Nursing students are hoping that the upcoming Federal Election will see major changes implemented within their industry. Many student nurses are in the workforce completing practical components of their degree, but the pressures influenced by the Covid-19 pandemic are causing angst about the future of the profession.
Crystal Ram, President of the Western Sydney University Nursing and Midwifery Society, is tired of the lack of responsiveness from the government to create a safe work environment. Ram has seen the stress impact her fellow students and has watched some of them question their future in the industry.
“They are working ridiculous hours already on the frontline. When do they have time to study? When do they time to focus on other priorities?” Ram says.
“Students are dropping out when it is supposed to be about retention. More needs to be done.”
Labor’s Shadow Minister for Health and Ageing, Mark Butler, is aware of the pressures currently placed on nursing and wants to see a resolution come from the upcoming election.
“They are stressed, burned out and leaving the profession. This is why an Albanese Labor Government will extend health and wellbeing support for our nurses across the country with a new National Nurse and Midwife Health Service,” he says.
Labor is committed to investing up to $23 million into the proposed National Nurse and Midwife Health Service, an expansion of the Nursing and Midwifery Health Program in Victoria. The phone service will be seen as encouragement not only for nurses to stay in the industry, but for nursing students to feel uplifted about their future career path.
“The new National Nurse and Midwife Health Service will provide nurses and midwives with a range of personalised and professional support service. The program will be open to enrolled and registered nurses, midwives and students,” says Butler.
Ram is optimistic about Labor’s plan and believes it will help encourage current and future nursing students to remain in the industry.
“It is great to see the Shadow Minister collating these ideas and trying to execute them. This scheme would take a strain off nurses, and if implemented, it is the change we need,” she says.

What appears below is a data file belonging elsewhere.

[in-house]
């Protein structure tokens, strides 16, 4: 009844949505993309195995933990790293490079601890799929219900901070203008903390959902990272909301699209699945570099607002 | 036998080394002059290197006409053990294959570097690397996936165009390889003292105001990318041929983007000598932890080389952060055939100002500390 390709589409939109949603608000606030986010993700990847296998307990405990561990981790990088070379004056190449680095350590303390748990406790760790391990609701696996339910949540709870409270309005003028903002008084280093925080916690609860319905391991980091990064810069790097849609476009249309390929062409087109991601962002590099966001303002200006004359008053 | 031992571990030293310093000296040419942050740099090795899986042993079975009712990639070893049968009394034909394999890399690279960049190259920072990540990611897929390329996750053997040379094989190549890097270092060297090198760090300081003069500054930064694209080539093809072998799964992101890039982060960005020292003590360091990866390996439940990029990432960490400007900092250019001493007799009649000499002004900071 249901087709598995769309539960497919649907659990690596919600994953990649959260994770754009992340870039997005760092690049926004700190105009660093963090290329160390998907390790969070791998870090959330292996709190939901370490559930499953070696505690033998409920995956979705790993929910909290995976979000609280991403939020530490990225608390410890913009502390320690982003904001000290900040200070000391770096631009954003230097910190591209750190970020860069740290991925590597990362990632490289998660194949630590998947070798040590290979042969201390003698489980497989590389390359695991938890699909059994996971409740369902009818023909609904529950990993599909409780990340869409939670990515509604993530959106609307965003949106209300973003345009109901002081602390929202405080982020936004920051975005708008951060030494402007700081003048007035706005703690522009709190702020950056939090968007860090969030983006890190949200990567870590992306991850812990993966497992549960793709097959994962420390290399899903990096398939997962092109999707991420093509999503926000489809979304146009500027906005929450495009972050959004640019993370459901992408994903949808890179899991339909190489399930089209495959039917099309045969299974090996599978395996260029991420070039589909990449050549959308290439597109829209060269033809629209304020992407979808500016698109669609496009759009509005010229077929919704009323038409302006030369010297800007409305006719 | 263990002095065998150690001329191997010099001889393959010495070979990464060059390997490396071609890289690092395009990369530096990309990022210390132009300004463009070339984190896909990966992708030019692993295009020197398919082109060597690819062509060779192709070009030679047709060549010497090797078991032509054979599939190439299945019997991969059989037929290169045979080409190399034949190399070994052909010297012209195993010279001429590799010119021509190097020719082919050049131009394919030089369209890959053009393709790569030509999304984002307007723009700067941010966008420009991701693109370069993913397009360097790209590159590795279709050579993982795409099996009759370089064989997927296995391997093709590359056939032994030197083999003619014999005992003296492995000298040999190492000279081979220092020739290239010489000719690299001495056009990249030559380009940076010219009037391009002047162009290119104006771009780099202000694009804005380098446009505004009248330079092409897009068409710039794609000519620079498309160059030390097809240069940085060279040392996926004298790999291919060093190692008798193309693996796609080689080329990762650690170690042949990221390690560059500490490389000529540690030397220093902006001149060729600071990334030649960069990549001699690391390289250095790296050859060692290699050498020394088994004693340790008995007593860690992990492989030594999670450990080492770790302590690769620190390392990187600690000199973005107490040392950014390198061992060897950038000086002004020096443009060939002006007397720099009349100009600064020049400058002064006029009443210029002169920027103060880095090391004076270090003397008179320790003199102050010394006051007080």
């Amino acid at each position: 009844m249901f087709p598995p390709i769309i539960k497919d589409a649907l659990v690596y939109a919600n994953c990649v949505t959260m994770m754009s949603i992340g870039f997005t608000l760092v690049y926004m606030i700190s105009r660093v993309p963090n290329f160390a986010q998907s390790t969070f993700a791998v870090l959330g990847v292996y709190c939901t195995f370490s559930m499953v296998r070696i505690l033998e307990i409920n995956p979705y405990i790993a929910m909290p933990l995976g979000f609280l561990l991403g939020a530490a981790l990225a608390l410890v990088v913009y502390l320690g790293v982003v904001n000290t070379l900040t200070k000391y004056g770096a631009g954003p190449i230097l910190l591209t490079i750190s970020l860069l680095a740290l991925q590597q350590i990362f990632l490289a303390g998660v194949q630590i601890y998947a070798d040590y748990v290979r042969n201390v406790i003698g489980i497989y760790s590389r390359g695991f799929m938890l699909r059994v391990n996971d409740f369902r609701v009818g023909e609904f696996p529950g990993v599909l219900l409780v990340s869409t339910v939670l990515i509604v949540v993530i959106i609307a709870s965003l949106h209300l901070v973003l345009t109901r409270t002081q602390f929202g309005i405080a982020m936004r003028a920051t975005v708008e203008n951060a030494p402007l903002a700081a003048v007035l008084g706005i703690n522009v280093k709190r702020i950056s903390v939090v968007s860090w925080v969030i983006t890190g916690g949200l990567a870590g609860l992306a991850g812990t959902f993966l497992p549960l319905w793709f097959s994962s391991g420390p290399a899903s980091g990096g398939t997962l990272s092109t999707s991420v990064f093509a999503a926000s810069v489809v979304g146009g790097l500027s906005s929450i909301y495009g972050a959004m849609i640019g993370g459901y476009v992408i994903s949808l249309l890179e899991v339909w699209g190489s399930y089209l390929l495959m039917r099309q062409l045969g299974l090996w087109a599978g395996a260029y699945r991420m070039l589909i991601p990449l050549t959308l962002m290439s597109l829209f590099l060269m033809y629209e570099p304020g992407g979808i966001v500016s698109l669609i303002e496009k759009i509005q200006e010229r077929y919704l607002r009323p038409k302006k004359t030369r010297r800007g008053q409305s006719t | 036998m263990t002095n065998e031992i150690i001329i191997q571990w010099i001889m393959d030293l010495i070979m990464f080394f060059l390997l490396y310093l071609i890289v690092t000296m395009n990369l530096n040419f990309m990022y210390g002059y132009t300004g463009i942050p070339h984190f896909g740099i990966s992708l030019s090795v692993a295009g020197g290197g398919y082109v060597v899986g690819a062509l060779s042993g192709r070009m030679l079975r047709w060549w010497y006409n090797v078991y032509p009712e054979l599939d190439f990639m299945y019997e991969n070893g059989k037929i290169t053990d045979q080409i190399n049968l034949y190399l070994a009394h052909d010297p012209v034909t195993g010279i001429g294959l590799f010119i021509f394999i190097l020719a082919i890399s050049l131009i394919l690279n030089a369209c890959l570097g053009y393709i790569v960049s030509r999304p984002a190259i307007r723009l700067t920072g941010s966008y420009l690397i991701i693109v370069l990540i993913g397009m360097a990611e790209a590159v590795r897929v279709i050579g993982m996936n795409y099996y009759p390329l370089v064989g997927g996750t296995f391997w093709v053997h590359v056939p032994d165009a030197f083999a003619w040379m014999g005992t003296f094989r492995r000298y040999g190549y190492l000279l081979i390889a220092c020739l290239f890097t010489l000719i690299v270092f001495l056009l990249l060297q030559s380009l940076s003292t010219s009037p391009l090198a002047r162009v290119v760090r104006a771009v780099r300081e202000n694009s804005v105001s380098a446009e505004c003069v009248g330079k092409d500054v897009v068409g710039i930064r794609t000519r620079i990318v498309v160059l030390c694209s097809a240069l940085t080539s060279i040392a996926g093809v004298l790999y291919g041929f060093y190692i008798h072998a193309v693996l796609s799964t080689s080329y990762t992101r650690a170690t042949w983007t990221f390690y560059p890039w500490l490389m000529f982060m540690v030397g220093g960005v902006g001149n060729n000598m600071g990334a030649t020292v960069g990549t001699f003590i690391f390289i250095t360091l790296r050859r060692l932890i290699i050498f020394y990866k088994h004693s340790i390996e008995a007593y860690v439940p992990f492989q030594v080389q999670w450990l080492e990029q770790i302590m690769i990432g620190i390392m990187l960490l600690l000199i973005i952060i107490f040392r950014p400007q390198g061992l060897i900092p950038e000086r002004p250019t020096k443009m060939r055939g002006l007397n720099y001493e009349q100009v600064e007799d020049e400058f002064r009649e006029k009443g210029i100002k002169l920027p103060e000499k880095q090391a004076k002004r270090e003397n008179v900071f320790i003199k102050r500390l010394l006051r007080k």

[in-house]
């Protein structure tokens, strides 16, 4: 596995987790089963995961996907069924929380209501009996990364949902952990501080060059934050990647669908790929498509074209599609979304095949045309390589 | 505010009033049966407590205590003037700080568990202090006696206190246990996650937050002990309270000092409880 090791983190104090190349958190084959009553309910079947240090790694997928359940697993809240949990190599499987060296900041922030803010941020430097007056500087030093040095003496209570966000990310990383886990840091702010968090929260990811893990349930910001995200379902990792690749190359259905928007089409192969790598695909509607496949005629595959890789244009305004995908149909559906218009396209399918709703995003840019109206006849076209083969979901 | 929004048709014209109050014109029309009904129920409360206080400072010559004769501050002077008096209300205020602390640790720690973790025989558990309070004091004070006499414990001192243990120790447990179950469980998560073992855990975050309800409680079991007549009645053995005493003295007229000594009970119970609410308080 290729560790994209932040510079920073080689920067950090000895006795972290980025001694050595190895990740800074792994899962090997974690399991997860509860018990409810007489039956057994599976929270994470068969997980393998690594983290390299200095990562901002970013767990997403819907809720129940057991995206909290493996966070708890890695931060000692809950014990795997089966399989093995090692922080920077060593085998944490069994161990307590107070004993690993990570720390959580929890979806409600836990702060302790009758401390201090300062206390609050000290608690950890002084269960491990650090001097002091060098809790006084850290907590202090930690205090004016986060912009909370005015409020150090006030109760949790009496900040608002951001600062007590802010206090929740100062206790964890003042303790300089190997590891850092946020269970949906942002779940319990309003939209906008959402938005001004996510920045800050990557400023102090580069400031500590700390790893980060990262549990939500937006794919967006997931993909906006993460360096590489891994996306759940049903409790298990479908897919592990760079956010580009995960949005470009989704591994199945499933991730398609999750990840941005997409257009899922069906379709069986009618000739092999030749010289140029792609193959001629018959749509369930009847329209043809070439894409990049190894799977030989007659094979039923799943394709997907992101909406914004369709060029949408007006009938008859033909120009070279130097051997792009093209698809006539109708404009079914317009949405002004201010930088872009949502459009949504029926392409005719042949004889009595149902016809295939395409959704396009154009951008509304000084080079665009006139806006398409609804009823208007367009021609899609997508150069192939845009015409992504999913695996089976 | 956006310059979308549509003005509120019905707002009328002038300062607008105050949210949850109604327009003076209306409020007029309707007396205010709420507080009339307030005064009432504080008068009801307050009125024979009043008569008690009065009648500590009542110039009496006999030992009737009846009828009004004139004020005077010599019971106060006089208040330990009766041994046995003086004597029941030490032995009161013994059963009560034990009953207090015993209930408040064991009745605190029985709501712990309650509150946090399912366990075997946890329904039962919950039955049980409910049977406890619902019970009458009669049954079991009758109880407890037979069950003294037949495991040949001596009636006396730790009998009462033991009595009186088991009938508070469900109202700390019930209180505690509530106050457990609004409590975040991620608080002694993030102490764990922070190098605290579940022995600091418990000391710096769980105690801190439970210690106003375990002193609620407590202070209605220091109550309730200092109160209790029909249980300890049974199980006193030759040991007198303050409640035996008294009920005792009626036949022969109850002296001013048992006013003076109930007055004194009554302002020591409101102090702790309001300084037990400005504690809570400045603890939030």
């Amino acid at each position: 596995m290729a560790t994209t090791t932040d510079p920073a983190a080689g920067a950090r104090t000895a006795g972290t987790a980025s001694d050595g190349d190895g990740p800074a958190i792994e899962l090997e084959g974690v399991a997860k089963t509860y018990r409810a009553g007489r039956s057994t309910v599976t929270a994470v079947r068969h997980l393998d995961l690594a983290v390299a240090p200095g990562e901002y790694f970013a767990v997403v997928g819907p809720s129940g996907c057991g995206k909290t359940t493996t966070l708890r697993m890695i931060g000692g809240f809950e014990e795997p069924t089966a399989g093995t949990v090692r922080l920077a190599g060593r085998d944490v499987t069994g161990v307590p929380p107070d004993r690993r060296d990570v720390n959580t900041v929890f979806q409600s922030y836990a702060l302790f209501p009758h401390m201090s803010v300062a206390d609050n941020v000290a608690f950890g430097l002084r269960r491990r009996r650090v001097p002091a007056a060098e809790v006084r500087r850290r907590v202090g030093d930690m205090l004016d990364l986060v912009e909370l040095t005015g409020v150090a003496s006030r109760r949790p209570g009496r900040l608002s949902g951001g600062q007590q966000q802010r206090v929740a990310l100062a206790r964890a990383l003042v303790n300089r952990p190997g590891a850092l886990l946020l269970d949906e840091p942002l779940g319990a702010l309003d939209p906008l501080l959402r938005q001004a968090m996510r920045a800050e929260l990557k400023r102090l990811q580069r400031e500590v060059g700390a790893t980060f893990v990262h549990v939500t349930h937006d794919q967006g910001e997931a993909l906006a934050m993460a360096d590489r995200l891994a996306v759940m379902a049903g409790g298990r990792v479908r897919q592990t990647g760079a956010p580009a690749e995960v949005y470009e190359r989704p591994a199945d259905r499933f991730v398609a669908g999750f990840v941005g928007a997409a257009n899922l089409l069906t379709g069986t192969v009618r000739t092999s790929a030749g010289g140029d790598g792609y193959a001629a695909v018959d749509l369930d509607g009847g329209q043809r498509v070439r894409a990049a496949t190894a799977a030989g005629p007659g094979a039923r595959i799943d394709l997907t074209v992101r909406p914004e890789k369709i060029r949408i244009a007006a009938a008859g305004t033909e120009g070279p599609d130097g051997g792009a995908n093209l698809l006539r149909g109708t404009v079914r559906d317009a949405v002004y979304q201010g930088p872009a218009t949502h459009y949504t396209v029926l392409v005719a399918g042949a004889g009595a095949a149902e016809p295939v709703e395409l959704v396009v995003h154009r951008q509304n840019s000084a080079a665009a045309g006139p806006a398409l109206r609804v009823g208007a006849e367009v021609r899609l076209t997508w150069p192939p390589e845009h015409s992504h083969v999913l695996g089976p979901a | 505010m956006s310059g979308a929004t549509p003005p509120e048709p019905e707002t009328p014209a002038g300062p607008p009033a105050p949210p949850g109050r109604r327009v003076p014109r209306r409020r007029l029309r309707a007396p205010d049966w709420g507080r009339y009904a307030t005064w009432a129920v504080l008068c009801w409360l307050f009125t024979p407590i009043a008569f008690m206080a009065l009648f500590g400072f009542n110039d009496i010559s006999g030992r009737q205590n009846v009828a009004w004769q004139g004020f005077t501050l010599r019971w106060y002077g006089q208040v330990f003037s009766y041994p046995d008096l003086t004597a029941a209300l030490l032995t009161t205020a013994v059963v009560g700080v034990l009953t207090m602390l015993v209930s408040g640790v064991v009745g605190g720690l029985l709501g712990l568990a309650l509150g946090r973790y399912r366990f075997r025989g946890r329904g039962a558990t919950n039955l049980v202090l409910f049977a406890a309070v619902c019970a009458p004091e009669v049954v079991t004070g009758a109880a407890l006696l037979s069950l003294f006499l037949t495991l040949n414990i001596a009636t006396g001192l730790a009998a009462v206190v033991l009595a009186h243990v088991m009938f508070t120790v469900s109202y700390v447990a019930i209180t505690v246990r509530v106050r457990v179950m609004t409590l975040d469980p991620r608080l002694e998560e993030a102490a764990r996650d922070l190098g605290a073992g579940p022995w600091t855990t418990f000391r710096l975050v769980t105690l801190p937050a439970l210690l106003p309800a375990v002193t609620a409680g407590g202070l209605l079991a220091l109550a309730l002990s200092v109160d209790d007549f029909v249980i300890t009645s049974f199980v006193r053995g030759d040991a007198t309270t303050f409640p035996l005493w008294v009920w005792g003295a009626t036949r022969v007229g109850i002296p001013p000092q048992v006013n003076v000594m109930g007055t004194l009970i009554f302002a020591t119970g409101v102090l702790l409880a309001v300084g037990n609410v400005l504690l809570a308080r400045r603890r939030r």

Anne Stanley MP currently holds the Labor seat for Werriwa. In striving to be re-elected, she is campaigning for the urgent attention needed for the health care system. Her values are reflective of times where she relied on nurses, which she knows will relate to many.
“With children who were born prematurely and a Mum with a chronic health condition, we needed Medicare, doctors, but especially nurses, to provide the expertise needed to keep them healthy and to lead full lives,” she says.
A survey conducted by Monash University and Royal Melbourne Hospital showed that out of 7,800 Australian healthcare workers, more than 40 per cent had developed post traumatic stress disorder (PTSD) by the end of the second wave of the Covid-19 pandemic.
Stanley is ashamed of the current conditions faced by nurses. “This is just unacceptable for people who were our heroes during the pandemic,” she says.
Labor’s plan to support nurses will be largely welcomed. However, although Ram is supportive of their proposed plans to reshape the nursing industry, she does not want to see another election filled with empty promises.
“Regardless of who does become elected, something needs to change. It needs to stop being a position of profits over people because people are priority.” says Ram.
“Whether it’s any side of politics, I feel like it is the government’s duty to advocate for its citizens. Healthcare is a universal right.”
This article was first published at The Junction.